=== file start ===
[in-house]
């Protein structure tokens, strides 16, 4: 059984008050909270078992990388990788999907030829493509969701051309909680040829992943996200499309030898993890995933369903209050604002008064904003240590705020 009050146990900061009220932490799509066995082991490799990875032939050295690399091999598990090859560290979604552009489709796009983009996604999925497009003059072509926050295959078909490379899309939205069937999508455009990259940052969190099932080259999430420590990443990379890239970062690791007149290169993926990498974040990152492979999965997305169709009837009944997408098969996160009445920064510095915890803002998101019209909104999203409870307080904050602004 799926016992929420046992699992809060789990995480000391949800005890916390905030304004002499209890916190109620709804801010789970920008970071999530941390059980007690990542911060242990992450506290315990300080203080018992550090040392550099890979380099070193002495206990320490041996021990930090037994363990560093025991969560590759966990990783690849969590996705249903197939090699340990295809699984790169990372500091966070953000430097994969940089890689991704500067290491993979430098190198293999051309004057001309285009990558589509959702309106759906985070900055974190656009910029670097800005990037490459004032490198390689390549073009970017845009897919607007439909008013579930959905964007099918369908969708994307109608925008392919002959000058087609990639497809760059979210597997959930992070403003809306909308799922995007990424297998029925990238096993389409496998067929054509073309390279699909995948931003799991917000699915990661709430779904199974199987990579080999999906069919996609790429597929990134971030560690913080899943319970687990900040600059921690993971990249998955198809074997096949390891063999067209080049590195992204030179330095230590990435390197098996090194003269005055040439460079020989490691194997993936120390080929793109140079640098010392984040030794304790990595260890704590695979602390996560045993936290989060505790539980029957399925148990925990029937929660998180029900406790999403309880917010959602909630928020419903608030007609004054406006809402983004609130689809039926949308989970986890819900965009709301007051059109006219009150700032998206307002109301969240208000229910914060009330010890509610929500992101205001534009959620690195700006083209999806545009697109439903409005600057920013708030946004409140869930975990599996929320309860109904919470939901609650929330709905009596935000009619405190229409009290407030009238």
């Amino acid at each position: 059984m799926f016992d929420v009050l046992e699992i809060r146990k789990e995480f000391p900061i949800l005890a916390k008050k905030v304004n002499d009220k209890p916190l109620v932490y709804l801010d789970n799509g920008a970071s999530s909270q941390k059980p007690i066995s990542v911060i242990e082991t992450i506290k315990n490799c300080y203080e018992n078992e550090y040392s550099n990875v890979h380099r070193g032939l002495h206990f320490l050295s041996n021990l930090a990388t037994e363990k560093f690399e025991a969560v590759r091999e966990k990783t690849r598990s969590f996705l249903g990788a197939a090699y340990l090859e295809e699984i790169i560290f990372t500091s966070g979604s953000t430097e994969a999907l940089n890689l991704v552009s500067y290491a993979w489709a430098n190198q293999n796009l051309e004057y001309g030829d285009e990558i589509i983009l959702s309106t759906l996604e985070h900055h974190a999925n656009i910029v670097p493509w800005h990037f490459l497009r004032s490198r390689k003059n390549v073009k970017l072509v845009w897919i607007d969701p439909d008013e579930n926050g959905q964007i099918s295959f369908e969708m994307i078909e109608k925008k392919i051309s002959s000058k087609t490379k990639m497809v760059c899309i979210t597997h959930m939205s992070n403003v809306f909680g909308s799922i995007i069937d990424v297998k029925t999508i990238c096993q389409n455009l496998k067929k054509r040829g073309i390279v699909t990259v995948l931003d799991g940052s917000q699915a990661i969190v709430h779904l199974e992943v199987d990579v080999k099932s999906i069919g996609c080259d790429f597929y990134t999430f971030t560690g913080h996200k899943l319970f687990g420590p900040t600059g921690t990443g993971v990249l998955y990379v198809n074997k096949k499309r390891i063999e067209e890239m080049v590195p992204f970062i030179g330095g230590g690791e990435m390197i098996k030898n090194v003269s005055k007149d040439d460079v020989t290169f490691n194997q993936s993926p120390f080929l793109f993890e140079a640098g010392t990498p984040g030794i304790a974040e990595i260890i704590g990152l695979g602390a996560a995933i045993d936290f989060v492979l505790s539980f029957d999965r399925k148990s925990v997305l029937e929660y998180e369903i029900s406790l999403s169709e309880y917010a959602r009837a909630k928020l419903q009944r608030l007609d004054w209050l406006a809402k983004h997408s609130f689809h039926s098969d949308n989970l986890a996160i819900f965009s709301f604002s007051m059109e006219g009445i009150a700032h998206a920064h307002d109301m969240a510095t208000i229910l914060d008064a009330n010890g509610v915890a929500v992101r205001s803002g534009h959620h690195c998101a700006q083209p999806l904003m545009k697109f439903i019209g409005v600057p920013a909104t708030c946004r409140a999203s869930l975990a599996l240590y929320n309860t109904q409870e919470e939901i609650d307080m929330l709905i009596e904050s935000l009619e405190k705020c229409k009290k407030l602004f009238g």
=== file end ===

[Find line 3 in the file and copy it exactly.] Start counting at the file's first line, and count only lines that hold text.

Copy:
């Amino acid at each position: 059984m799926f016992d929420v009050l046992e699992i809060r146990k789990e995480f000391p900061i949800l005890a916390k008050k905030v304004n002499d009220k209890p916190l109620v932490y709804l801010d789970n799509g920008a970071s999530s909270q941390k059980p007690i066995s990542v911060i242990e082991t992450i506290k315990n490799c300080y203080e018992n078992e550090y040392s550099n990875v890979h380099r070193g032939l002495h206990f320490l050295s041996n021990l930090a990388t037994e363990k560093f690399e025991a969560v590759r091999e966990k990783t690849r598990s969590f996705l249903g990788a197939a090699y340990l090859e295809e699984i790169i560290f990372t500091s966070g979604s953000t430097e994969a999907l940089n890689l991704v552009s500067y290491a993979w489709a430098n190198q293999n796009l051309e004057y001309g030829d285009e990558i589509i983009l959702s309106t759906l996604e985070h900055h974190a999925n656009i910029v670097p493509w800005h990037f490459l497009r004032s490198r390689k003059n390549v073009k970017l072509v845009w897919i607007d969701p439909d008013e579930n926050g959905q964007i099918s295959f369908e969708m994307i078909e109608k925008k392919i051309s002959s000058k087609t490379k990639m497809v760059c899309i979210t597997h959930m939205s992070n403003v809306f909680g909308s799922i995007i069937d990424v297998k029925t999508i990238c096993q389409n455009l496998k067929k054509r040829g073309i390279v699909t990259v995948l931003d799991g940052s917000q699915a990661i969190v709430h779904l199974e992943v199987d990579v080999k099932s999906i069919g996609c080259d790429f597929y990134t999430f971030t560690g913080h996200k899943l319970f687990g420590p900040t600059g921690t990443g993971v990249l998955y990379v198809n074997k096949k499309r390891i063999e067209e890239m080049v590195p992204f970062i030179g330095g230590g690791e990435m390197i098996k030898n090194v003269s005055k007149d040439d460079v020989t290169f490691n194997q993936s993926p120390f080929l793109f993890e140079a640098g010392t990498p984040g030794i304790a974040e990595i260890i704590g990152l695979g602390a996560a995933i045993d936290f989060v492979l505790s539980f029957d999965r399925k148990s925990v997305l029937e929660y998180e369903i029900s406790l999403s169709e309880y917010a959602r009837a909630k928020l419903q009944r608030l007609d004054w209050l406006a809402k983004h997408s609130f689809h039926s098969d949308n989970l986890a996160i819900f965009s709301f604002s007051m059109e006219g009445i009150a700032h998206a920064h307002d109301m969240a510095t208000i229910l914060d008064a009330n010890g509610v915890a929500v992101r205001s803002g534009h959620h690195c998101a700006q083209p999806l904003m545009k697109f439903i019209g409005v600057p920013a909104t708030c946004r409140a999203s869930l975990a599996l240590y929320n309860t109904q409870e919470e939901i609650d307080m929330l709905i009596e904050s935000l009619e405190k705020c229409k009290k407030l602004f009238g």